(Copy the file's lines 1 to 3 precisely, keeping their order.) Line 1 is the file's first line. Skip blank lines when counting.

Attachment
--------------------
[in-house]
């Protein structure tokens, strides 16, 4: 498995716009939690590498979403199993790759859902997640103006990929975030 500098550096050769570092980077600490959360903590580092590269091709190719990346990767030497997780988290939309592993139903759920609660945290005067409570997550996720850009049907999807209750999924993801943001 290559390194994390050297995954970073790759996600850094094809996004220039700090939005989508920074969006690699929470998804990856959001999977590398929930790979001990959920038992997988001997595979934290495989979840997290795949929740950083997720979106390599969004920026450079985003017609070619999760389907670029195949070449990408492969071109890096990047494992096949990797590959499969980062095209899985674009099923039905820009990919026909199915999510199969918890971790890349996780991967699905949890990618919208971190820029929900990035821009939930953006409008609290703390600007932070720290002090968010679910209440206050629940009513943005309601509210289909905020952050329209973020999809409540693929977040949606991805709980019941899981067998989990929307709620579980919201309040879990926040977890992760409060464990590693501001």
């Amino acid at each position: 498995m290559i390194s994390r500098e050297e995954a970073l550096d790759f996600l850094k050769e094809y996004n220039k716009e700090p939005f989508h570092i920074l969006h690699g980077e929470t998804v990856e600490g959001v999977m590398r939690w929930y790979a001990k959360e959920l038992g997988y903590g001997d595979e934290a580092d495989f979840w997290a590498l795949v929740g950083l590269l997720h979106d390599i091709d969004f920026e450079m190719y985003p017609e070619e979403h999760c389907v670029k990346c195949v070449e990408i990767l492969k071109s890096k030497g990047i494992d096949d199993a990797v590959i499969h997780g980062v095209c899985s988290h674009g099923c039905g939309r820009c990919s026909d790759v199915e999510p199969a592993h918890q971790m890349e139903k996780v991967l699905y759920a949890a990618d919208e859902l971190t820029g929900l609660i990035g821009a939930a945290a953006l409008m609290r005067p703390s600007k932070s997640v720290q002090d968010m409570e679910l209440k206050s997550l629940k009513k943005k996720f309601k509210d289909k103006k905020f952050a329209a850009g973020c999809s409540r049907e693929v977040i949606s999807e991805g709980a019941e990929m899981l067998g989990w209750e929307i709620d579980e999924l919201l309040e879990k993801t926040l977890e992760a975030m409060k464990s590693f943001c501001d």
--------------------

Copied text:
[in-house]
């Protein structure tokens, strides 16, 4: 498995716009939690590498979403199993790759859902997640103006990929975030 500098550096050769570092980077600490959360903590580092590269091709190719990346990767030497997780988290939309592993139903759920609660945290005067409570997550996720850009049907999807209750999924993801943001 290559390194994390050297995954970073790759996600850094094809996004220039700090939005989508920074969006690699929470998804990856959001999977590398929930790979001990959920038992997988001997595979934290495989979840997290795949929740950083997720979106390599969004920026450079985003017609070619999760389907670029195949070449990408492969071109890096990047494992096949990797590959499969980062095209899985674009099923039905820009990919026909199915999510199969918890971790890349996780991967699905949890990618919208971190820029929900990035821009939930953006409008609290703390600007932070720290002090968010679910209440206050629940009513943005309601509210289909905020952050329209973020999809409540693929977040949606991805709980019941899981067998989990929307709620579980919201309040879990926040977890992760409060464990590693501001």
């Amino acid at each position: 498995m290559i390194s994390r500098e050297e995954a970073l550096d790759f996600l850094k050769e094809y996004n220039k716009e700090p939005f989508h570092i920074l969006h690699g980077e929470t998804v990856e600490g959001v999977m590398r939690w929930y790979a001990k959360e959920l038992g997988y903590g001997d595979e934290a580092d495989f979840w997290a590498l795949v929740g950083l590269l997720h979106d390599i091709d969004f920026e450079m190719y985003p017609e070619e979403h999760c389907v670029k990346c195949v070449e990408i990767l492969k071109s890096k030497g990047i494992d096949d199993a990797v590959i499969h997780g980062v095209c899985s988290h674009g099923c039905g939309r820009c990919s026909d790759v199915e999510p199969a592993h918890q971790m890349e139903k996780v991967l699905y759920a949890a990618d919208e859902l971190t820029g929900l609660i990035g821009a939930a945290a953006l409008m609290r005067p703390s600007k932070s997640v720290q002090d968010m409570e679910l209440k206050s997550l629940k009513k943005k996720f309601k509210d289909k103006k905020f952050a329209a850009g973020c999809s409540r049907e693929v977040i949606s999807e991805g709980a019941e990929m899981l067998g989990w209750e929307i709620d579980e999924l919201l309040e879990k993801t926040l977890e992760a975030m409060k464990s590693f943001c501001d």